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What is krokodil? The flesh-rotting drug comes to the U.S.
Warning: Don't read this over lunch
 
You might prefer this kind of crocodile, actually.
You might prefer this kind of crocodile, actually. (Warren Little/Getty Images)

Krokodil, a dangerous, heroin-like narcotic that rapidly rots flesh, may have made its first appearance in the United States, according to Arizona health officials.

This week, toxicologists at the Banner Good Samaritan Poison and Drug Information Center in Phoenix said they had seen a "handful" of patients believed to have taken krokodil. The drug has been around for a decade and became a serious problem in Russia, but its use has never before been documented in the States.

"As far as I know, these are the first cases in the United States that are reported," Dr. Frank LoVecchio, a co-medical director at the center, told the local CBS affiliate. "So we're extremely frightened."

The drug, officially known as Desomorphine, is a concoction made by cooking codeine with other ingredients, including iodine and red phosphorous — the stuff match strike pads are made of. It can also include noxious additives like paint thinner, gasoline, lighter fluid, and hydrochloric acid.

Given the ingredient list, it's not surprising then that the drug has some gruesome, sometimes fatal, side effects.

Krokodil causes the skin to turn a scaly, reptilian green around the area where it is injected. Hence the name, which, as you may have guessed, is Russian for "crocodile."

When used repeatedly, it leaves festering, pungent sores and ruptured blood vessels, causing skin and muscle tissue to rot from the inside — in extreme cases, leaving users' bones exposed through gaping holes. It can also cause permanent brain damage, resulting in speech impediments and spastic movements that, combined with the nasty skin-related symptoms, have led some to dub it a zombie drug.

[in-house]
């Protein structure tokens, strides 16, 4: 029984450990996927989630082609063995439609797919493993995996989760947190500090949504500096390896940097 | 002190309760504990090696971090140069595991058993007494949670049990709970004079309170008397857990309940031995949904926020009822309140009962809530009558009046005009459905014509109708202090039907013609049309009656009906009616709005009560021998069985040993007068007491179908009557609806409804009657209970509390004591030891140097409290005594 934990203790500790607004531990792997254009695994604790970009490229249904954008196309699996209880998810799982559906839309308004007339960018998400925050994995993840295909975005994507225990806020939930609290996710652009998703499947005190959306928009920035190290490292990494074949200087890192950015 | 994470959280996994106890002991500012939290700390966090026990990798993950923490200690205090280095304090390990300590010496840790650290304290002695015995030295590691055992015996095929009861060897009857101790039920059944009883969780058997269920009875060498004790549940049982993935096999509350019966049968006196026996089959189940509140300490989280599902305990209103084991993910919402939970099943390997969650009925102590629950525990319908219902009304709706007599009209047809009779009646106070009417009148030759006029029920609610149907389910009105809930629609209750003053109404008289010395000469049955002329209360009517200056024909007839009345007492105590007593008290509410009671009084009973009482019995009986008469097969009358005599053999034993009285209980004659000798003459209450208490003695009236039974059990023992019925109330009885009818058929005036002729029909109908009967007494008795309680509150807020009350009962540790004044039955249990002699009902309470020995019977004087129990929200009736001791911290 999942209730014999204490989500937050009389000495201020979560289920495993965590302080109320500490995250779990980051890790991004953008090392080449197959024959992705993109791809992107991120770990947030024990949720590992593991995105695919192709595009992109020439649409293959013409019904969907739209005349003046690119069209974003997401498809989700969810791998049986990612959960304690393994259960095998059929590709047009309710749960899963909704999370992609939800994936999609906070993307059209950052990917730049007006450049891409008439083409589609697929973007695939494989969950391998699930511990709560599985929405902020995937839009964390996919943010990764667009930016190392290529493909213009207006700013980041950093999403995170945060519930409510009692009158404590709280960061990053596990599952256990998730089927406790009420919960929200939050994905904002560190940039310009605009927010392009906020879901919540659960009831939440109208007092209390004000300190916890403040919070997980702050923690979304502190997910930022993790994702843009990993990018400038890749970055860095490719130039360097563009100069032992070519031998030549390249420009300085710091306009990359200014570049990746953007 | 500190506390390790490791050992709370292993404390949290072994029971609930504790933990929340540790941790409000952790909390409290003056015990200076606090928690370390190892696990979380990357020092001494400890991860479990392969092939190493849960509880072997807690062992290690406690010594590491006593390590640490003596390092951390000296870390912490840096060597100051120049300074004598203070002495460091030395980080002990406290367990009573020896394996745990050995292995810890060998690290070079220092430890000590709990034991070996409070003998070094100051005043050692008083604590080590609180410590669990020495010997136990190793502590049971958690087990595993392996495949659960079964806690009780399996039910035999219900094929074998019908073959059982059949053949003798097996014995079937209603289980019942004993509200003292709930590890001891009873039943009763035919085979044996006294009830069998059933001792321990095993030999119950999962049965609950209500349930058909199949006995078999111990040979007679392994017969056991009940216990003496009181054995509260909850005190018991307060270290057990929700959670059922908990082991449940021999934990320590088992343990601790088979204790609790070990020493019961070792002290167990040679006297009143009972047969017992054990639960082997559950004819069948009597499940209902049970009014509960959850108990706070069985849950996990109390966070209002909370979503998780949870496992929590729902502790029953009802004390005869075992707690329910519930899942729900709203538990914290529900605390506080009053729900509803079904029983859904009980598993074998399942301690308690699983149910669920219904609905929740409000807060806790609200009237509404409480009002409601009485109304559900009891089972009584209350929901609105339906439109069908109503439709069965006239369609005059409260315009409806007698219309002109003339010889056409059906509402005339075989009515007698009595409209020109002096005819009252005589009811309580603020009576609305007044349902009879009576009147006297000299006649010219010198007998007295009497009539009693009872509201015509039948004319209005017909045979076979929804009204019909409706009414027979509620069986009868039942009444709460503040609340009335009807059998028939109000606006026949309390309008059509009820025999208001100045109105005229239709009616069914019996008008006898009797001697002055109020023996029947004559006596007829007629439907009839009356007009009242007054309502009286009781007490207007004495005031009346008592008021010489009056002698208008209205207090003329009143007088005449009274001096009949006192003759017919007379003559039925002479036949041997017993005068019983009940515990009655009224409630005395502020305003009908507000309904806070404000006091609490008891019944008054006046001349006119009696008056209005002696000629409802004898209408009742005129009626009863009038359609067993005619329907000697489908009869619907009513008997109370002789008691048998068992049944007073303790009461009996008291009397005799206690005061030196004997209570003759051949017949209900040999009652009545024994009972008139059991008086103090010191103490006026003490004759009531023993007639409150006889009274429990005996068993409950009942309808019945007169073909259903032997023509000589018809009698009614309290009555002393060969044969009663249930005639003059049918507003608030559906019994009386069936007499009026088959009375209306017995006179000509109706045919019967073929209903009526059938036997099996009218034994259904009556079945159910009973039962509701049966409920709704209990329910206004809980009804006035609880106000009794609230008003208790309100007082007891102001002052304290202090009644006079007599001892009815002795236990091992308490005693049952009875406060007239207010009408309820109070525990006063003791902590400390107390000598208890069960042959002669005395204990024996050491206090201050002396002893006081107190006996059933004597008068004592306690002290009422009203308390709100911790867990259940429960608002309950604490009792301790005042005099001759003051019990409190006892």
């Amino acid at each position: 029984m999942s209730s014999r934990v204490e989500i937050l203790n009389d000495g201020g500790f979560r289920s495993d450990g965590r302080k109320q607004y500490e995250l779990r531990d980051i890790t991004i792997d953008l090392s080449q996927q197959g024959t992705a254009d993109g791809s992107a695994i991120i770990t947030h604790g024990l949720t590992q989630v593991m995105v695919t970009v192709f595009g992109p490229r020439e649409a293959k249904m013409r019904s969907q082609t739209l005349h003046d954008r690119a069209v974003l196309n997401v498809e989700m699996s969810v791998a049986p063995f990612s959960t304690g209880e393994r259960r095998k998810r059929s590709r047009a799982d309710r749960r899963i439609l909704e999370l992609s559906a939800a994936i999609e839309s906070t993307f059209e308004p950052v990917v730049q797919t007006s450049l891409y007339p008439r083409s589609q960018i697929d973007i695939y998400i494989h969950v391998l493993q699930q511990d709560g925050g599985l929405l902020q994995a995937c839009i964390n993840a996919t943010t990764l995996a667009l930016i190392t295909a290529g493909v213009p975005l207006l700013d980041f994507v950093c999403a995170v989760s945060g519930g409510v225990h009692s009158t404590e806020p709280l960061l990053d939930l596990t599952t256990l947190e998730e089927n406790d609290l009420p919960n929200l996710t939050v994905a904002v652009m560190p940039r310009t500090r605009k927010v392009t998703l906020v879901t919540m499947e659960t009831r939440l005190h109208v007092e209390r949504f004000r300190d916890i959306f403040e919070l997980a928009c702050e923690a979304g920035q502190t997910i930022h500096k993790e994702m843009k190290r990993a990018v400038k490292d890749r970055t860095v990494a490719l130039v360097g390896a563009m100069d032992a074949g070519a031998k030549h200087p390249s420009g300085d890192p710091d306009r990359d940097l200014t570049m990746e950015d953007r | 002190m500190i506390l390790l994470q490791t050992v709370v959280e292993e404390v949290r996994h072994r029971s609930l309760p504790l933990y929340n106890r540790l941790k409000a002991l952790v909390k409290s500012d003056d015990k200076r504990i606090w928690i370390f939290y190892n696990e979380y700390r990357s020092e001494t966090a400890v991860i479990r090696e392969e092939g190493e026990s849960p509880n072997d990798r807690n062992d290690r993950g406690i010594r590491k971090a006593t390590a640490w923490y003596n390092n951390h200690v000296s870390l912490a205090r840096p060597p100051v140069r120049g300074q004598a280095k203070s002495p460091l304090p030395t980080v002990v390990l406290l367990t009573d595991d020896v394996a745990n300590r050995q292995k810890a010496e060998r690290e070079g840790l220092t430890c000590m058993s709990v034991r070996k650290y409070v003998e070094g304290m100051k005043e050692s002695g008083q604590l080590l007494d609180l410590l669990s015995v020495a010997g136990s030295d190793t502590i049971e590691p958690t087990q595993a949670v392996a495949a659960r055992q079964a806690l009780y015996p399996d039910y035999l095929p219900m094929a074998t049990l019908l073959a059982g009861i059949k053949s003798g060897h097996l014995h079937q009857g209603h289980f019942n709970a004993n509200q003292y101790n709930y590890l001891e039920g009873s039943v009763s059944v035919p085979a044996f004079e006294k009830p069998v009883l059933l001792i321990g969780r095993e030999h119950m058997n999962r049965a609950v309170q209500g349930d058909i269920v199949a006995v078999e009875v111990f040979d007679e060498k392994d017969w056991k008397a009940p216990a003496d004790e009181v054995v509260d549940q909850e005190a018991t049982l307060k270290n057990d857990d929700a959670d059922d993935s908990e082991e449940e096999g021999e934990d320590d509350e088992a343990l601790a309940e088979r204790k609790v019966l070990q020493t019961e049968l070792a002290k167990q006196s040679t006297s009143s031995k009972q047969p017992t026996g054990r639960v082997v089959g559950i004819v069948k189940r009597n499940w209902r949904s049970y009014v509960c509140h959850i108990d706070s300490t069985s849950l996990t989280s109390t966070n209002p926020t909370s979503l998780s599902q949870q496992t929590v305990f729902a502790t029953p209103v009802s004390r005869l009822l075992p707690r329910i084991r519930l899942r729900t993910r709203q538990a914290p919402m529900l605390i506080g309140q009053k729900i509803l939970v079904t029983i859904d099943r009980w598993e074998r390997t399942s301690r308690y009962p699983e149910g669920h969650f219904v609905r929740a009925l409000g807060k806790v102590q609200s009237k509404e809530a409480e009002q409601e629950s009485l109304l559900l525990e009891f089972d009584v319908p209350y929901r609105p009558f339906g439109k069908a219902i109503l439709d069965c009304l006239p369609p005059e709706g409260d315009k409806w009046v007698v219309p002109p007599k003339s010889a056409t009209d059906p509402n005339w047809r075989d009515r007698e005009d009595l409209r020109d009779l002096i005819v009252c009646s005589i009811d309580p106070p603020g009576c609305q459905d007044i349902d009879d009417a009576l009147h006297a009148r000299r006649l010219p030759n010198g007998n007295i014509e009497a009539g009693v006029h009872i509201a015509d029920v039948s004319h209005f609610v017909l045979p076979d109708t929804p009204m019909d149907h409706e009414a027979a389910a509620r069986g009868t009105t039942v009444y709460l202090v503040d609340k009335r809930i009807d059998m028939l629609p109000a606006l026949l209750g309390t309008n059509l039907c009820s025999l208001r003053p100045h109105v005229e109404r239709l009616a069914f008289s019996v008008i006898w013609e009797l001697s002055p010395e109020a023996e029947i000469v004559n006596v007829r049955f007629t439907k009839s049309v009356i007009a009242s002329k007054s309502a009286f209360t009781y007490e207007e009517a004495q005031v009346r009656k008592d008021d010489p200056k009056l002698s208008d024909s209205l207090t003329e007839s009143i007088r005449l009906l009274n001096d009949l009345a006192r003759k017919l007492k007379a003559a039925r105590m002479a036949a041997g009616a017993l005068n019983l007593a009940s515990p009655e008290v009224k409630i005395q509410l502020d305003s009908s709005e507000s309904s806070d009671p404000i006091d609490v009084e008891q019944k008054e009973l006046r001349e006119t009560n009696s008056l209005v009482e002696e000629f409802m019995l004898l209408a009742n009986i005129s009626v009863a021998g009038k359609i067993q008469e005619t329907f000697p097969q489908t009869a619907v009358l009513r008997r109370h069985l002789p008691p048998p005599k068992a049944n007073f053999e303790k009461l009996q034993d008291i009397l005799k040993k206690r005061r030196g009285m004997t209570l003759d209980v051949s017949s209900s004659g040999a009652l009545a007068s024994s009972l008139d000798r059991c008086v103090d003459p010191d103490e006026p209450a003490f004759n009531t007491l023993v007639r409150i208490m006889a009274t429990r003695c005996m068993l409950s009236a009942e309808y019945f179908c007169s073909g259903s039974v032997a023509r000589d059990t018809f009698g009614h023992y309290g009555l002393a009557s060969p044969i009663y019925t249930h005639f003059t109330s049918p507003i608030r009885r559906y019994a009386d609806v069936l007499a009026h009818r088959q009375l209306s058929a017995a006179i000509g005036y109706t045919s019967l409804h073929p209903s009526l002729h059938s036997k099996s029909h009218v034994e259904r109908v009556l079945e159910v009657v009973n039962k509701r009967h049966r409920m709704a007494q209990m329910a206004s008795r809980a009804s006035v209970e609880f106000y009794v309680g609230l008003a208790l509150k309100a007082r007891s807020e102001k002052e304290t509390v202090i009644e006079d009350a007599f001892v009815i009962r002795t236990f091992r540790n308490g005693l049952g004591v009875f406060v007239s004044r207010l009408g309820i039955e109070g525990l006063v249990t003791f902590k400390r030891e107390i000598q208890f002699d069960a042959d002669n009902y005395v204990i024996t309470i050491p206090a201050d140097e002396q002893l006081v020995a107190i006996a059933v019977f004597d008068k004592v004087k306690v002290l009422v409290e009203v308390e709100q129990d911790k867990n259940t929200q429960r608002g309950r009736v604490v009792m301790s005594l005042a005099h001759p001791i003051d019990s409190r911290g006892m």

Though users may think they've filtered the harmful chemicals out of the mixture before injecting it into their bodies, "there is still remnants of it," LoVecchio said. "You can imagine just injecting a little bit of it into your veins can cause a lot of damage."

The average life expectancy for krokodil addicts in Russia is two to three years, according to TIME.

So why in the name of all that's good would anyone want to try krokodil?

For one, it's incredibly cheap compared to heroin. It's essentially the meth of opiates, its primary ingredient found in easily obtainable cold medicine tablets. A single injection can cost one-tenth the price of a similar-sized dosage of heroin.

And much like heroin, it's hard to kick the habit once hooked. The high wears off after less than two hours, leaving users with painful withdrawal symptoms. Worse, though, is that the withdrawal can last longer than a month, compared to a week for heroin withdrawal.

The drug emerged in Siberia back in 2002 and quickly spread across Russia, eventually popping up in parts of Western Europe. But there have yet to be confirmed cases of it in the U.S. The Drug Enforcement Administration and Centers for Disease Control and Prevention don't even have any information about the drug on their websites, though a DEA official told Mother Jones they've been "scrambling to see what we know about the cases in Arizona."

For now, officials know of only a few suspected cases. However, there's reason to believe more may be on the way.

"Where there is smoke there is fire," LoVecchio said, "and we're afraid there are going to be more and more cases."

 
Jon Terbush is an associate editor at TheWeek.com covering politics, sports, and other things he finds interesting. He has previously written for Talking Points Memo, Raw Story, and Business Insider.

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